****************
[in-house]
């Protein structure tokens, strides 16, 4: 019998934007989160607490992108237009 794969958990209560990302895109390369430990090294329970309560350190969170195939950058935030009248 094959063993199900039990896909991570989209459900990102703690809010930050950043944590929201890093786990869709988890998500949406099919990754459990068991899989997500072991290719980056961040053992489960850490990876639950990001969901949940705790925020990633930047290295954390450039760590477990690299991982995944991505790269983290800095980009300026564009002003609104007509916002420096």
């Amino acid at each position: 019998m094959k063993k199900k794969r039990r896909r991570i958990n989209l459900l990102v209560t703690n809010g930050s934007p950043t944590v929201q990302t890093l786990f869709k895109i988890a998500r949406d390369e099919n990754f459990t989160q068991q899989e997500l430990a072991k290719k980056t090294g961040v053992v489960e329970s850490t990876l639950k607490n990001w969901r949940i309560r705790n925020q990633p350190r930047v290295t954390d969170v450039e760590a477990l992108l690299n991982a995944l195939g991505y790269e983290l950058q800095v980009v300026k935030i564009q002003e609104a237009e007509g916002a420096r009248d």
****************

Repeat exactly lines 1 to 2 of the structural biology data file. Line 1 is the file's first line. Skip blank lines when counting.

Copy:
[in-house]
């Protein structure tokens, strides 16, 4: 019998934007989160607490992108237009 794969958990209560990302895109390369430990090294329970309560350190969170195939950058935030009248 094959063993199900039990896909991570989209459900990102703690809010930050950043944590929201890093786990869709988890998500949406099919990754459990068991899989997500072991290719980056961040053992489960850490990876639950990001969901949940705790925020990633930047290295954390450039760590477990690299991982995944991505790269983290800095980009300026564009002003609104007509916002420096």